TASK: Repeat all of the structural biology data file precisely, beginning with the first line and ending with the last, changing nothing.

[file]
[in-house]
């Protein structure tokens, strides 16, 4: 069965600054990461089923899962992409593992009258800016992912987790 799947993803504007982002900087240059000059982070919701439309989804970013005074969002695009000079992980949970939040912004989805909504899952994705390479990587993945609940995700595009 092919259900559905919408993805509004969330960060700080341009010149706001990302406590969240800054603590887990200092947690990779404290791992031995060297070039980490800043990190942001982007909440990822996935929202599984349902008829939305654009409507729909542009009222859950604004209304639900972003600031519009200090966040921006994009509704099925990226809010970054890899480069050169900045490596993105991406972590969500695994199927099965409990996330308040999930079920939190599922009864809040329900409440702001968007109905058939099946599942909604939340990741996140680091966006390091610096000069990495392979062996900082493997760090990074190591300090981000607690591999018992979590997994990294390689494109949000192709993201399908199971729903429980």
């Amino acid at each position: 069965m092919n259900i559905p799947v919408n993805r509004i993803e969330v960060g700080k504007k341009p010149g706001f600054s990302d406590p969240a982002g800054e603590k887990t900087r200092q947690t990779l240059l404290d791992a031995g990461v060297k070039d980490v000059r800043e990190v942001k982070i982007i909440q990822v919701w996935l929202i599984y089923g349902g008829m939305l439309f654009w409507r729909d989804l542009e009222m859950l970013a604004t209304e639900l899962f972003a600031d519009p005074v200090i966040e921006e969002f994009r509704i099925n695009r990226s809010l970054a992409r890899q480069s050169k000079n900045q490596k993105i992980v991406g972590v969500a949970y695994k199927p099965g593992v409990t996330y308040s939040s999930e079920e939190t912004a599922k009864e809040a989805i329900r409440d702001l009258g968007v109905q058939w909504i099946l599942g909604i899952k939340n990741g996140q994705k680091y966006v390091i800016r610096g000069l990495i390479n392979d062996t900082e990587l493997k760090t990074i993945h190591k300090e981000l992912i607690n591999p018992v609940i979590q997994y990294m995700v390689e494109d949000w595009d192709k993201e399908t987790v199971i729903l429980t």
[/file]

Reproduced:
[in-house]
């Protein structure tokens, strides 16, 4: 069965600054990461089923899962992409593992009258800016992912987790 799947993803504007982002900087240059000059982070919701439309989804970013005074969002695009000079992980949970939040912004989805909504899952994705390479990587993945609940995700595009 092919259900559905919408993805509004969330960060700080341009010149706001990302406590969240800054603590887990200092947690990779404290791992031995060297070039980490800043990190942001982007909440990822996935929202599984349902008829939305654009409507729909542009009222859950604004209304639900972003600031519009200090966040921006994009509704099925990226809010970054890899480069050169900045490596993105991406972590969500695994199927099965409990996330308040999930079920939190599922009864809040329900409440702001968007109905058939099946599942909604939340990741996140680091966006390091610096000069990495392979062996900082493997760090990074190591300090981000607690591999018992979590997994990294390689494109949000192709993201399908199971729903429980």
């Amino acid at each position: 069965m092919n259900i559905p799947v919408n993805r509004i993803e969330v960060g700080k504007k341009p010149g706001f600054s990302d406590p969240a982002g800054e603590k887990t900087r200092q947690t990779l240059l404290d791992a031995g990461v060297k070039d980490v000059r800043e990190v942001k982070i982007i909440q990822v919701w996935l929202i599984y089923g349902g008829m939305l439309f654009w409507r729909d989804l542009e009222m859950l970013a604004t209304e639900l899962f972003a600031d519009p005074v200090i966040e921006e969002f994009r509704i099925n695009r990226s809010l970054a992409r890899q480069s050169k000079n900045q490596k993105i992980v991406g972590v969500a949970y695994k199927p099965g593992v409990t996330y308040s939040s999930e079920e939190t912004a599922k009864e809040a989805i329900r409440d702001l009258g968007v109905q058939w909504i099946l599942g909604i899952k939340n990741g996140q994705k680091y966006v390091i800016r610096g000069l990495i390479n392979d062996t900082e990587l493997k760090t990074i993945h190591k300090e981000l992912i607690n591999p018992v609940i979590q997994y990294m995700v390689e494109d949000w595009d192709k993201e399908t987790v199971i729903l429980t």